Back pay: WCC President resolves uncertainty for section 39 affected workers

Key Points
  • There is no entitlement to weekly compensation payments for periods between when a worker’s payments cease under s 39(1) (having received 260 weeks of weekly compensation) and any future date when they obtain an assessment of more than 20% WPI from an AMS.

Hicksons Lawyers successfully acted for the appellant employer before President Judge Phillips in RSM Building Services Pty Limited v Hochbaum [2019] NSWWCCPD 15.    

On 18 April 2019 President Judge Phillips published his decision in RSM Building Services Pty Limited v Hochbaum finding that the bar provided by s 39(1) Workers Compensation Act 1987 to the payment of weekly compensation benefits continues to operate until such time as it is lifted by s 39(2) of the 1987 Act following an assessment in accordance with s 39(3).
 
2012 legislative changes led to the introduction of Section 39, which limits weekly payments for workers with less than 21% Whole Person Impairment (WPI) to a period of 260 weeks.
 
The President’s decision confirms what happens when a worker obtains an assessment of more than 20% WPI after payments have ceased under s 39(1) and whether they subsequently have an entitlement to weekly compensation for the period between when payments ceased and are subsequently recommenced upon receipt of an assessment of more than 20%. 
 
At first instance, the Senior Arbitrator found that s 39(2) should be interpreted such that once an assessment of more than 20% is obtained; section 39 in its entirety never applied and the worker is entitled to back payment of weekly compensation benefits from the date payments were ceased under s 39(1).
 
On appeal, President Judge Phillips agreed with the statutory construction of s 39 urged by the appellant employer and the State Insurance Regulatory Authority who had intervened in the proceedings.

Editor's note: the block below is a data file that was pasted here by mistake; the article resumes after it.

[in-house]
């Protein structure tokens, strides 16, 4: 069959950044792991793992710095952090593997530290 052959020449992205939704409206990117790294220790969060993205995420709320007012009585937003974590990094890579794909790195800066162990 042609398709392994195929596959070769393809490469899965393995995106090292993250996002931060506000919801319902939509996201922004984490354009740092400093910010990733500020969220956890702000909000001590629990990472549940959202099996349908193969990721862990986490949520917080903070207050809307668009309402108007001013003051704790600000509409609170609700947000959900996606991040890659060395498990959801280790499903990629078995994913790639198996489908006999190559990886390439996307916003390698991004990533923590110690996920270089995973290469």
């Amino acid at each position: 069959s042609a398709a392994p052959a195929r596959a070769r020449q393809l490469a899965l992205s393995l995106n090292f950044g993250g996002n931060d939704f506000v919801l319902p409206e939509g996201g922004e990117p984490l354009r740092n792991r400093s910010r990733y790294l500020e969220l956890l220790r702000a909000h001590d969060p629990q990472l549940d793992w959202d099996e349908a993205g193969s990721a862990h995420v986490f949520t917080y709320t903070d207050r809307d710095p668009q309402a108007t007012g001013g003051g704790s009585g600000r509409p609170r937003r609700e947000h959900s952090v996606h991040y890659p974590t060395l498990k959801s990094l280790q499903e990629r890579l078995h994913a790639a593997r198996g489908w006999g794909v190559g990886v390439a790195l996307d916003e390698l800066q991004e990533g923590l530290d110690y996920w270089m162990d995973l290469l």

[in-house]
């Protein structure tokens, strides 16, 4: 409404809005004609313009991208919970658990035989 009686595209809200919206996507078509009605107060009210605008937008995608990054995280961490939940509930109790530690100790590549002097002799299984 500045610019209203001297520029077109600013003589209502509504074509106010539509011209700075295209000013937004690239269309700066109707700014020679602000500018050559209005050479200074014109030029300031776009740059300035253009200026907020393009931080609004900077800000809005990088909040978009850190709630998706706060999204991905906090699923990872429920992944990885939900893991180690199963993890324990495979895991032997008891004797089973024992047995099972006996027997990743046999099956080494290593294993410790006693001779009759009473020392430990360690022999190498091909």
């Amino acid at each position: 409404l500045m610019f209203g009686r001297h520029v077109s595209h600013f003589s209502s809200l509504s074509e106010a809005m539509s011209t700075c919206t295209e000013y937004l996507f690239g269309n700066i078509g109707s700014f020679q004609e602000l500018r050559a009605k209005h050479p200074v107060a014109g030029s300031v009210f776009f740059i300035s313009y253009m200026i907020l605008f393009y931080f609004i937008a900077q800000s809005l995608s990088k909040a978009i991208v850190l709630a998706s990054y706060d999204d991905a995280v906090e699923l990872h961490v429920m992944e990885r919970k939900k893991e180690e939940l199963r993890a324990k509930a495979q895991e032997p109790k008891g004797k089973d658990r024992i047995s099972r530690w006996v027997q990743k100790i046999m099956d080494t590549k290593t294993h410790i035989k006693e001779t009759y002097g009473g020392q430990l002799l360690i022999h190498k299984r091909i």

He accepted that s39(2) must be read in the context of s 39 as a whole and that s 39(1) only ceases to apply once an assessment has been obtained in accordance with s 39(3). Where there is a dispute, this requires a Medical Assessment Certificate to be issued by an AMS in accordance with s 65 of the 1987 Act and Chapter 7 of the Work Place Injury Management and Workers Compensation Act 1998.

The effect is that where there is no assessment that the worker has more than 20% WPI, s39(1) bars recovery of weekly compensation benefits. If at a subsequent time there is an assessment of greater than 20% WPI, weekly payments are reinstated, pursuant to s39(2), from the date of that assessment. 

This decision now resolves the uncertainty as to the operation of s39(2) of the 1987 Act.
 
While this appeal did not require the President to consider the effect of clause 28C of Schedule 8 of the Workers Compensation Regulation 2016, the President’s decision will provide guidance to arbitrators required to address the entitlements of existing recipients under the transitional provisions in the future.
 
For further information with regarding the ongoing implications for employers and insurers following the 2012 introduction of Section 39 contact Mitchell Strachan or Loren Riddell.   


Post by Mitchell Strachan and Loren Riddell.

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